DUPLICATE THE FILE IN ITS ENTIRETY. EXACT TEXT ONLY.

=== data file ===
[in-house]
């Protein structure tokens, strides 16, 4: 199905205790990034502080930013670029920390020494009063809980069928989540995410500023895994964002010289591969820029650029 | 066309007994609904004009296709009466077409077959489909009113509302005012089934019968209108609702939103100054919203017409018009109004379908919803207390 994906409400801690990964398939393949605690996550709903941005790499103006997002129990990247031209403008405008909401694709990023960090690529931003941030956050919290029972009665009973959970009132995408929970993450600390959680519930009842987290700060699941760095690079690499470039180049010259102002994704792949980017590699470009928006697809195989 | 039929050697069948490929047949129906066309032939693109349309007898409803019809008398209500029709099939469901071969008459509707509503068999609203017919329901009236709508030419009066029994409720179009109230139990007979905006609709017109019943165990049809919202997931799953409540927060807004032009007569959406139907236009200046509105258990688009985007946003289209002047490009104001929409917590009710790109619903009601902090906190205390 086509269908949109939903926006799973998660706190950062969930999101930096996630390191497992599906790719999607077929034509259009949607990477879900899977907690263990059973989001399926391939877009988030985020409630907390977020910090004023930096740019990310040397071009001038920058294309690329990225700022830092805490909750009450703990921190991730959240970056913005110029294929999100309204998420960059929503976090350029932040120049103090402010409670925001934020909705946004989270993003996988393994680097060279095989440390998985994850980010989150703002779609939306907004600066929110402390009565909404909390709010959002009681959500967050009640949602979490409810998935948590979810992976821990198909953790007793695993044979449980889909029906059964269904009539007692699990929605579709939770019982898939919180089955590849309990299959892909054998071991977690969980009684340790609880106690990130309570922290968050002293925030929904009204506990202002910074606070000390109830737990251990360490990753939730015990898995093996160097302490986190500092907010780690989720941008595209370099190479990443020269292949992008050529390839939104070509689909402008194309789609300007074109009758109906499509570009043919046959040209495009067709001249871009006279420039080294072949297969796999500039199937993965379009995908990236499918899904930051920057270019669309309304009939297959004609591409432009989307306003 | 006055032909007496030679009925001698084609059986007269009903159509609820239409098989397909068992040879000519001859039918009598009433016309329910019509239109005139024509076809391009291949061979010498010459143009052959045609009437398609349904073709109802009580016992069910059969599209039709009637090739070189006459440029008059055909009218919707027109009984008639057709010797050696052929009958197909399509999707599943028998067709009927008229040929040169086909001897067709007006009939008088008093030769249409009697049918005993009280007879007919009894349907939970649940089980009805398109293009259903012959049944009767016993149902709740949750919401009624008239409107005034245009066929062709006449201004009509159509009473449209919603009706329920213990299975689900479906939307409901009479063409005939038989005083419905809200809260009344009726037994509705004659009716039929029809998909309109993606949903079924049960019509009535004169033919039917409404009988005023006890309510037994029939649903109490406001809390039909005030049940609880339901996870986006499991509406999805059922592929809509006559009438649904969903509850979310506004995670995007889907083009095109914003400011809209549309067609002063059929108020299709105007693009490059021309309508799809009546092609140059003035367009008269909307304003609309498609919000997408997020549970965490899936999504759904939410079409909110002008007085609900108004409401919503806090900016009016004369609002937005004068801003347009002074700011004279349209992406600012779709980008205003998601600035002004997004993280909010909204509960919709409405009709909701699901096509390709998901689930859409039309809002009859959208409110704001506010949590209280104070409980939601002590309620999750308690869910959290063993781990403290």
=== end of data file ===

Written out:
[in-house]
């Protein structure tokens, strides 16, 4: 199905205790990034502080930013670029920390020494009063809980069928989540995410500023895994964002010289591969820029650029 | 066309007994609904004009296709009466077409077959489909009113509302005012089934019968209108609702939103100054919203017409018009109004379908919803207390 994906409400801690990964398939393949605690996550709903941005790499103006997002129990990247031209403008405008909401694709990023960090690529931003941030956050919290029972009665009973959970009132995408929970993450600390959680519930009842987290700060699941760095690079690499470039180049010259102002994704792949980017590699470009928006697809195989 | 039929050697069948490929047949129906066309032939693109349309007898409803019809008398209500029709099939469901071969008459509707509503068999609203017919329901009236709508030419009066029994409720179009109230139990007979905006609709017109019943165990049809919202997931799953409540927060807004032009007569959406139907236009200046509105258990688009985007946003289209002047490009104001929409917590009710790109619903009601902090906190205390 086509269908949109939903926006799973998660706190950062969930999101930096996630390191497992599906790719999607077929034509259009949607990477879900899977907690263990059973989001399926391939877009988030985020409630907390977020910090004023930096740019990310040397071009001038920058294309690329990225700022830092805490909750009450703990921190991730959240970056913005110029294929999100309204998420960059929503976090350029932040120049103090402010409670925001934020909705946004989270993003996988393994680097060279095989440390998985994850980010989150703002779609939306907004600066929110402390009565909404909390709010959002009681959500967050009640949602979490409810998935948590979810992976821990198909953790007793695993044979449980889909029906059964269904009539007692699990929605579709939770019982898939919180089955590849309990299959892909054998071991977690969980009684340790609880106690990130309570922290968050002293925030929904009204506990202002910074606070000390109830737990251990360490990753939730015990898995093996160097302490986190500092907010780690989720941008595209370099190479990443020269292949992008050529390839939104070509689909402008194309789609300007074109009758109906499509570009043919046959040209495009067709001249871009006279420039080294072949297969796999500039199937993965379009995908990236499918899904930051920057270019669309309304009939297959004609591409432009989307306003 | 006055032909007496030679009925001698084609059986007269009903159509609820239409098989397909068992040879000519001859039918009598009433016309329910019509239109005139024509076809391009291949061979010498010459143009052959045609009437398609349904073709109802009580016992069910059969599209039709009637090739070189006459440029008059055909009218919707027109009984008639057709010797050696052929009958197909399509999707599943028998067709009927008229040929040169086909001897067709007006009939008088008093030769249409009697049918005993009280007879007919009894349907939970649940089980009805398109293009259903012959049944009767016993149902709740949750919401009624008239409107005034245009066929062709006449201004009509159509009473449209919603009706329920213990299975689900479906939307409901009479063409005939038989005083419905809200809260009344009726037994509705004659009716039929029809998909309109993606949903079924049960019509009535004169033919039917409404009988005023006890309510037994029939649903109490406001809390039909005030049940609880339901996870986006499991509406999805059922592929809509006559009438649904969903509850979310506004995670995007889907083009095109914003400011809209549309067609002063059929108020299709105007693009490059021309309508799809009546092609140059003035367009008269909307304003609309498609919000997408997020549970965490899936999504759904939410079409909110002008007085609900108004409401919503806090900016009016004369609002937005004068801003347009002074700011004279349209992406600012779709980008205003998601600035002004997004993280909010909204509960919709409405009709909701699901096509390709998901689930859409039309809002009859959208409110704001506010949590209280104070409980939601002590309620999750308690869910959290063993781990403290």